How to Plot Venn Diagrams Using R, ggplot2 and ggforce


Venn diagrams – named after the English logician and philosopher John Venn – “illustrate the logical relationships between two or more sets of items” with overlapping circles.

In this tutorial, I'll show how to plot a three set venn diagram using R and the ggplot2 package.

Packages and Data

For the R code to run, we need to install and load three R packages. Unlike tidyverse and ggforce, the limma package must be installed from Bioconductor rather than from CRAN.

Moreover, we create a random data frame using the rbinom() function.

mydata <- data.frame(A = rbinom(100, 1, 0.8),
                     B = rbinom(100, 1, 0.7),
                     C = rbinom(100, 1, 0.6)) %>%
                       mutate_all(., as.logical)

Drawing the Circles

Next, we create a data frame defining the x and y coordinates for the three circles we want to draw and a variable defining the labels. For plotting the circles – the basic structure of our venn diagram – we need the geom_circle() function of the ggforce package. We employ the geom_circle()-function of the ggforce package to actually draw the circles. With the parameter r (= 1.5), we define the radius of the circles.

df.venn <- data.frame(x = c(0, 0.866, -0.866),
                      y = c(1, -0.5, -0.5),
                      labels = c('A', 'B', 'C'))
ggplot(df.venn, aes(x0 = x, y0 = y, r = 1.5, fill = labels)) +
    geom_circle(alpha = .3, size = 1, colour = 'grey') +
      coord_fixed() +

plot of chunk unnamed-chunk-2

Furthermore, we need a data frame with the values we want the plot and the coordinates for plotting these values. The values can be obtained using the vennCounts() function of the limma package. Since ggplot2 requires data frames we need to first transform the vdc object (class VennCounts) into a matrix and then into a data frame. In addition, we need to add the x and y coordinates for plotting the values.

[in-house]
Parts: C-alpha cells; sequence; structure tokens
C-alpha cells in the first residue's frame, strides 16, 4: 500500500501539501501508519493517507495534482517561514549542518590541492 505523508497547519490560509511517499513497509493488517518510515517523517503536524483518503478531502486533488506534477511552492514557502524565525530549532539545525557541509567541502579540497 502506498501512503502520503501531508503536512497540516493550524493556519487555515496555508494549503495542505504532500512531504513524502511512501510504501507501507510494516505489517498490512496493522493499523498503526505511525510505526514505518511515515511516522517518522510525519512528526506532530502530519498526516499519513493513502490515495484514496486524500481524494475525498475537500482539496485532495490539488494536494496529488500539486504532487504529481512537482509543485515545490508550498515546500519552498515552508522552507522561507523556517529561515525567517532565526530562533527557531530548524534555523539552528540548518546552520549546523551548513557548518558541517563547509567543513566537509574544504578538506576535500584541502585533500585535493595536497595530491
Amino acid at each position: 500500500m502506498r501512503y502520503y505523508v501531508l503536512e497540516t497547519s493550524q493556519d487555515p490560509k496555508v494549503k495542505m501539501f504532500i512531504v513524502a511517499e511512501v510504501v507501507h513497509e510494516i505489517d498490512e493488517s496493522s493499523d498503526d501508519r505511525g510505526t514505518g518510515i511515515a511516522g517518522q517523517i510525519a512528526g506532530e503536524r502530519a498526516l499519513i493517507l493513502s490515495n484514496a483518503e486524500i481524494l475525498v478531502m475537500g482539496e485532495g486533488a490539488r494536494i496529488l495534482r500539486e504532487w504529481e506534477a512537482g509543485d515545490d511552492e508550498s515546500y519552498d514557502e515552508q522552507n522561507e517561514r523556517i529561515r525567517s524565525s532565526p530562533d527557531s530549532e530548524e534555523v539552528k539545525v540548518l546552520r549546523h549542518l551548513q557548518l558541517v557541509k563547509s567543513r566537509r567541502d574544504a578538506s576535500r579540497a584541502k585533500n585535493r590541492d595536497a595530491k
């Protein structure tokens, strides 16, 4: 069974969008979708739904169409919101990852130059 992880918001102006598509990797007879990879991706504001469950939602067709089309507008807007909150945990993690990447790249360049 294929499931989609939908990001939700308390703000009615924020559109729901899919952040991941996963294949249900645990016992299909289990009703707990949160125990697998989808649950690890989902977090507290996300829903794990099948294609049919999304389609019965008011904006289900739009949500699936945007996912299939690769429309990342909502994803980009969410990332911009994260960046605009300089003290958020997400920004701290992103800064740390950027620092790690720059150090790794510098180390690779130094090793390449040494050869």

vdc <- vennCounts(mydata)
class(vdc) <- 'matrix'
df.vdc <-[-1,] %>%
  mutate(x = c(0, 1.2, 0.8, -1.2, -0.8, 0, 0),
         y = c(1.2, -0.6, 0.5, -0.6, 0.5, -1, 0))

The final Plot

Finally, we'll customize the look of our venn diagram and plot the values.

ggplot(df.venn) +
  geom_circle(aes(x0 = x, y0 = y, r = 1.5, fill = labels), alpha = .3, size = 1, colour = 'grey') +
  coord_fixed() +
  theme_void() +
  theme(legend.position = 'bottom') +
  scale_fill_manual(values = c('cornflowerblue', 'firebrick',  'gold')) +
  scale_colour_manual(values = c('cornflowerblue', 'firebrick', 'gold'), guide = FALSE) +
  labs(fill = NULL) +
  annotate("text", x = df.vdc$x, y = df.vdc$y, label = df.vdc$Counts, size = 5)

plot of chunk unnamed-chunk-4


Author: norbert

Biometrician at Clinical Trial Centre, Leipzig University (GER), with degrees in sociology (MA) and public health (MPH).

4 thoughts on “How to Plot Venn Diagrams Using R, ggplot2 and ggforce”

  1. Great Example.
    In order to enhance the applicability I would remove the limma from the example. It really takes a long time to install the library. At the end there is nothing more than a simple binary data frame.

    For three sets of arbitrary length I would suggest a function like this:

    get_venn_data <- function(u1, u2, u3){
    res <- data.frame(
    nix <- c(0,0,0,0)
    a <- c(1,0,0,nrow(
    b <- c(0,1,0,nrow(
    c <- c(0,0,1,nrow(
    ab <- c(1,1,0,nrow(,u2))))
    ac <- c(1,0,1,nrow(,u3))))
    bc <- c(0,1,1,nrow(,u3))))
    abc <- c(1,1,1,nrow(,u3),u3))))
    res <- rbind(res, nix)
    res <- rbind(res, a)
    res <- rbind(res, b)
    res <- rbind(res, c)
    res <- rbind(res, ab)
    res <- rbind(res, ac)
    res <- rbind(res, bc)
    res <- rbind(res, abc)
    colnames(res) <- c(“A”,”B”,”C”,”Counts”)
    vdc <- get_venn_data(c(1,2,3),c(3,4,5),c(1,2,3,4,5))

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